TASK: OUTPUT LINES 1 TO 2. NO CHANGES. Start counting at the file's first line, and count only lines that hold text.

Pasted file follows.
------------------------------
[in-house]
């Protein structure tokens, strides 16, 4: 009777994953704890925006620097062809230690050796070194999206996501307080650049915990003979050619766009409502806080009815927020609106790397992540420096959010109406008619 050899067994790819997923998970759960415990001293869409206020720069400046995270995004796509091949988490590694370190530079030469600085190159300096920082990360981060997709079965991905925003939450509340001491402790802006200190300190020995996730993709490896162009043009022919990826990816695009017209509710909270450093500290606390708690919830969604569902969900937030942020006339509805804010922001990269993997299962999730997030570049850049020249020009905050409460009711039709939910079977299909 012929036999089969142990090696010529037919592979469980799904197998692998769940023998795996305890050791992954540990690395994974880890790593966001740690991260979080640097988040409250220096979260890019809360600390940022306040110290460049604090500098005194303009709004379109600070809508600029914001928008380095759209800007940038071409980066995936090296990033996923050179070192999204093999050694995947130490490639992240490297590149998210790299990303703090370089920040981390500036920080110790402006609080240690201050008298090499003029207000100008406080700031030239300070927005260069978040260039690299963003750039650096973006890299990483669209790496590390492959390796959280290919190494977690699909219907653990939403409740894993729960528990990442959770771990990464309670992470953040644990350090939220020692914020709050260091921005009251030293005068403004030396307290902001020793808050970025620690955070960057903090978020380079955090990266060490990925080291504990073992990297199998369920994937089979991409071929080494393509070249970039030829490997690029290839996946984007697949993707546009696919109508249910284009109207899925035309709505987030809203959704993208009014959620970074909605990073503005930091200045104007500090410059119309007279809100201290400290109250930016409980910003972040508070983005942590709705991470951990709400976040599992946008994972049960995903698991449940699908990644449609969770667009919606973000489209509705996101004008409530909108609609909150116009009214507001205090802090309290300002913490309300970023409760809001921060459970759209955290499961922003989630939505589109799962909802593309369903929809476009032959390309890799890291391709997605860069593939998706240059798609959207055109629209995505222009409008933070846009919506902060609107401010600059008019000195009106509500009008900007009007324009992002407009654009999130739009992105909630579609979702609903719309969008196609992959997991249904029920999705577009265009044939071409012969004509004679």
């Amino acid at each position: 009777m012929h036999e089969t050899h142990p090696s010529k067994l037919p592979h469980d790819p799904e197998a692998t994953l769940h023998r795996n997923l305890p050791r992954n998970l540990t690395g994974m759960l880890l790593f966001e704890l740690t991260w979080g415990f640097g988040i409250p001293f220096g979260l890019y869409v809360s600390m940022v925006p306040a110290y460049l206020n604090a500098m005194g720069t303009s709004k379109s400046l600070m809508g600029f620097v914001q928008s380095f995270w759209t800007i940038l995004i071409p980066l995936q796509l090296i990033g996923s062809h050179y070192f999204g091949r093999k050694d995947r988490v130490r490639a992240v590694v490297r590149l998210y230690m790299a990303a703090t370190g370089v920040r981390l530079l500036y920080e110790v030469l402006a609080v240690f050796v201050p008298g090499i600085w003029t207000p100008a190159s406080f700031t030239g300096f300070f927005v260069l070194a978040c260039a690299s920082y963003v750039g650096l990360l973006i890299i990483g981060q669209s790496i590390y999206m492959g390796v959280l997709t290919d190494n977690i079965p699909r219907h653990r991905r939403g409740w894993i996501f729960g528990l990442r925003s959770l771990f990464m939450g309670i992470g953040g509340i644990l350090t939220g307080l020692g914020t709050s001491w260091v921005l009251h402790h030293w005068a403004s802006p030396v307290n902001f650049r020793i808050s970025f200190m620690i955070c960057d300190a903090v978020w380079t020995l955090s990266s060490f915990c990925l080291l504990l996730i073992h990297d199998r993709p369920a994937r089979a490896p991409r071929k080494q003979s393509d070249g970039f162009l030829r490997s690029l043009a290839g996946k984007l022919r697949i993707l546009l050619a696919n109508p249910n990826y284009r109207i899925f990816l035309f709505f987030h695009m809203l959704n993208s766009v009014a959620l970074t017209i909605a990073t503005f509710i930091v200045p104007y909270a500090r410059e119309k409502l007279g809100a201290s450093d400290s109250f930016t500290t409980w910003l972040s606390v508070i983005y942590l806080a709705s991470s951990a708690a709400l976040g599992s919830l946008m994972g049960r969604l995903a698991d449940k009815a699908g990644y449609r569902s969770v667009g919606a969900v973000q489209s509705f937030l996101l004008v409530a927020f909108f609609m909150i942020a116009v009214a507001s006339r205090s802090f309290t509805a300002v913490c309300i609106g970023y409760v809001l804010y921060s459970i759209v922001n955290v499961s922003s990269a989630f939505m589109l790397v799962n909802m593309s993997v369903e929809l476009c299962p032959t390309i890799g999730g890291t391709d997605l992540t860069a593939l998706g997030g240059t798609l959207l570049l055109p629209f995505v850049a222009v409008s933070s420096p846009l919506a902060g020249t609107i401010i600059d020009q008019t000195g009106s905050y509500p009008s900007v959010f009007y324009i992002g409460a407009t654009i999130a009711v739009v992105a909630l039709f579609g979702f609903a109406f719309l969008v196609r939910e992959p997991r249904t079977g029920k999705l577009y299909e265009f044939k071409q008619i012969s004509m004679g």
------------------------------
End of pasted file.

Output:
[in-house]
């Protein structure tokens, strides 16, 4: 009777994953704890925006620097062809230690050796070194999206996501307080650049915990003979050619766009409502806080009815927020609106790397992540420096959010109406008619 050899067994790819997923998970759960415990001293869409206020720069400046995270995004796509091949988490590694370190530079030469600085190159300096920082990360981060997709079965991905925003939450509340001491402790802006200190300190020995996730993709490896162009043009022919990826990816695009017209509710909270450093500290606390708690919830969604569902969900937030942020006339509805804010922001990269993997299962999730997030570049850049020249020009905050409460009711039709939910079977299909 012929036999089969142990090696010529037919592979469980799904197998692998769940023998795996305890050791992954540990690395994974880890790593966001740690991260979080640097988040409250220096979260890019809360600390940022306040110290460049604090500098005194303009709004379109600070809508600029914001928008380095759209800007940038071409980066995936090296990033996923050179070192999204093999050694995947130490490639992240490297590149998210790299990303703090370089920040981390500036920080110790402006609080240690201050008298090499003029207000100008406080700031030239300070927005260069978040260039690299963003750039650096973006890299990483669209790496590390492959390796959280290919190494977690699909219907653990939403409740894993729960528990990442959770771990990464309670992470953040644990350090939220020692914020709050260091921005009251030293005068403004030396307290902001020793808050970025620690955070960057903090978020380079955090990266060490990925080291504990073992990297199998369920994937089979991409071929080494393509070249970039030829490997690029290839996946984007697949993707546009696919109508249910284009109207899925035309709505987030809203959704993208009014959620970074909605990073503005930091200045104007500090410059119309007279809100201290400290109250930016409980910003972040508070983005942590709705991470951990709400976040599992946008994972049960995903698991449940699908990644449609969770667009919606973000489209509705996101004008409530909108609609909150116009009214507001205090802090309290300002913490309300970023409760809001921060459970759209955290499961922003989630939505589109799962909802593309369903929809476009032959390309890799890291391709997605860069593939998706240059798609959207055109629209995505222009409008933070846009919506902060609107401010600059008019000195009106509500009008900007009007324009992002407009654009999130739009992105909630579609979702609903719309969008196609992959997991249904029920999705577009265009044939071409012969004509004679």